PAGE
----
Freshman Kayla Reumann tries on a musician's jacket over a waistcoat she made as part of a Costume Construction course at Niagara University. Old Fort Niagara Music Director Suzannah Emerson is holding up pants that complement the 1770s British 8th Regiment uniforms.

The Old Fort Niagara Association and Niagara University have partnered on a creative project to produce 18th century men’s waistcoats, which theatre department students are sewing and donating to the fort’s fife and drum corps.

Five university students in associate professor Marilyn Deighton’s Costume Construction class have spent 20-25 hours sewing 1770s British 8th Regiment waistcoats for their final project, which is due this Friday, Dec. 16. The vests are made of white wool, lined with unbleached linen and sewn with a welt pocket (one without a flap).

The idea for collaboration happened this past summer, when the fort’s fife and drum corps’ coordinator, Suzannah Emerson, contacted regional theatre departments with the invitation to partner in the making of historic clothing. Emerson offered to provide the fabric and share the history of the clothing in exchange for the making and donation of the finished products, which would add to her group’s limited clothing wardrobe.

Deighton enthusiastically responded and built the project into her syllabus. She and Emerson decided to work on the 18th century waistcoat, which is a buttoned vest that was worn over a linen shirt and under the British red military coat.

“There is a wealth of creativity, knowledge and talent in our community, and it’s great to see the fort and the university come together to showcase it,” said Robert Emerson, Old Fort Niagara’s executive director. “We appreciate and salute Professor Deighton’s interest in working with us on the waistcoat project. It will be a highlight to see the clothing worn by our fife and drum corps staff.”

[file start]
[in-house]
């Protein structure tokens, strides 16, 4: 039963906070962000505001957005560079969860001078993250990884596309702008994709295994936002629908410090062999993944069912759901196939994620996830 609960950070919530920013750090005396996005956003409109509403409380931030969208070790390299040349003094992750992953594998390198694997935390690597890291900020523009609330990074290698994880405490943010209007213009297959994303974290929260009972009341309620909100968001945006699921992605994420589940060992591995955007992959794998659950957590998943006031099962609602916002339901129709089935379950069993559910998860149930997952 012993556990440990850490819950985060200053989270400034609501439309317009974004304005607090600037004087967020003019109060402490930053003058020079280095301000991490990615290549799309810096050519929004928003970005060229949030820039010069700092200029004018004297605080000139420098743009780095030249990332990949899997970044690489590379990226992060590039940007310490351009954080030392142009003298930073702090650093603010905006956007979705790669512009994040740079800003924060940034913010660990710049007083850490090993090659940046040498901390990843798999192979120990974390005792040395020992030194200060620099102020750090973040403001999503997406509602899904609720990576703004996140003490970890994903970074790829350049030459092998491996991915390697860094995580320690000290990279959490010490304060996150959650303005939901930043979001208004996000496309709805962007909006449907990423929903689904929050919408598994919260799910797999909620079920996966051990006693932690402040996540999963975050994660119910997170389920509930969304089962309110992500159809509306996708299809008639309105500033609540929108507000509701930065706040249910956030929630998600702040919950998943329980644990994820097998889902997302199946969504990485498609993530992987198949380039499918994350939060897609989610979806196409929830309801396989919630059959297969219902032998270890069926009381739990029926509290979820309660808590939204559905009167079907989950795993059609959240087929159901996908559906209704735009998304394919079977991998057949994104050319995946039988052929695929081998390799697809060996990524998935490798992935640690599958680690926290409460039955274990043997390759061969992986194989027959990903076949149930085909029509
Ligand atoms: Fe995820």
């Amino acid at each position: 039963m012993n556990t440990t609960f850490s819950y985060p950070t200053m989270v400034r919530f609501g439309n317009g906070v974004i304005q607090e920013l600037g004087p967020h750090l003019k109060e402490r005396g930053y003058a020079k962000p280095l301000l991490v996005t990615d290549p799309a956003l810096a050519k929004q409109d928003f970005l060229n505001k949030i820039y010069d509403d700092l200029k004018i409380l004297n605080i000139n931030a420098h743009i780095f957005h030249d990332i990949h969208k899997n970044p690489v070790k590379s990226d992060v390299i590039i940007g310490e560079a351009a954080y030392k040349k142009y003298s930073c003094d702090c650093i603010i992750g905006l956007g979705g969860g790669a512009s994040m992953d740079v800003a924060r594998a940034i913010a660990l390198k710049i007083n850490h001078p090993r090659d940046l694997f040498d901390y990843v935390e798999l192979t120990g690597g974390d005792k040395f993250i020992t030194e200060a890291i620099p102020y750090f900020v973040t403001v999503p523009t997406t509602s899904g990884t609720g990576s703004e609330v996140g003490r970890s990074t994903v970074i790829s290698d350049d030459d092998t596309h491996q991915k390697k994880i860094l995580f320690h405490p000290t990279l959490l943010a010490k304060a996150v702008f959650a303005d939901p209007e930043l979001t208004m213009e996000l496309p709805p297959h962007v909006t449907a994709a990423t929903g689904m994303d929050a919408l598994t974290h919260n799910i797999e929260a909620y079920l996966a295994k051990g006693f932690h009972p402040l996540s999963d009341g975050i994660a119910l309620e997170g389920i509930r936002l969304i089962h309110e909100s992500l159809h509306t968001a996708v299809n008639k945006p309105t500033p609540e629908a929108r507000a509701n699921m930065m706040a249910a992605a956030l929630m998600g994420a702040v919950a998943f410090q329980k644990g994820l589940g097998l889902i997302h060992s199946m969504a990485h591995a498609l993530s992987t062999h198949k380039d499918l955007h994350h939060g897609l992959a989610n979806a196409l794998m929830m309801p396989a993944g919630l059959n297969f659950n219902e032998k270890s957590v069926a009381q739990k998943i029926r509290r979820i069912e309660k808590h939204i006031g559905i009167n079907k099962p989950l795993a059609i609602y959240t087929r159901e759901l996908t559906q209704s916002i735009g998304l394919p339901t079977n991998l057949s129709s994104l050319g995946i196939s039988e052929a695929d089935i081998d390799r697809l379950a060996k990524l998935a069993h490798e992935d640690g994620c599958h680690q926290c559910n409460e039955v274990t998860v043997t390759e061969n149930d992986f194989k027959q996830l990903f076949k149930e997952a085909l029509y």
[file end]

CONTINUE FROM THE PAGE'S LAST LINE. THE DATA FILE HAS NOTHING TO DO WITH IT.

“When Suzannah contacted me, I immediately thought it would be a great final project for my Costume Construction class,” Deighton said. “This is an excellent opportunity for my students to work on a period garment and learn several advanced sewing skills, such as working with a heavy wool fabric, welt pockets and buttonholes. These waistcoats are great examples of skills that they can add to their costume portfolios and resumes.

“Also, because hand sewing these waistcoats requires a significant amount of additional time outside of class to complete, the students are earning five community service hours.”

Over five three-hour class sessions, students learned about the function, appearance and creation of the vests. Niagara County Historian Kate Emerson visited the class to share the history of the clothing, including the how and why waistcoats were developed, how they looked, and how and when they were worn. The cutting, assembling and sewing instruction was provided by Deighton, and then the students were left to their tasks.

Today, the students’ final projects are due, and Emerson viewed the waistcoats and brought along additional period clothing to show the students. After the vests are graded, they will be donated to the fort’s fife and drum corps.

Old Fort Niagara’s fife and drum corps practices and performs military music of the fifes and drums from the 18th and 19th centuries for the site’s daily and special programming, and parades. Historically, fifes and drums were used for military communications for centuries.

The Old Fort Niagara Association has been investing more resources to develop a larger corps of musicians, which creates demand for new clothes. The corps’ wardrobe includes French, British and American uniforms, which are additionally distinguished by time period. The new waistcoats will add to the groups’ supplies and will be worn as soon as late spring and into the summer. More information is available the corps’ Facebook page.

Deighton, who holds an MFA in costume technology, has directed costume shops for the Paper Mill Playhouse in New York City, the Colorado Shakespeare Festival and North Carolina’s Shakespeare Festival. In addition, she was a tailor for the Broadway version of Bring in ‘da Noise, Bring in ‘da Funkand a draper for the Robert Altman film Cookie’s Fortune, which starred Glenn Close and Julianne Moore. Her studio course (THR/FAA 243) at Niagara University allows students to learn the fundamentals of costume construction through demonstrations and practical applications.

Niagara University offers BFA programs in three concentrations: performancedesign and production, and theatre specializations.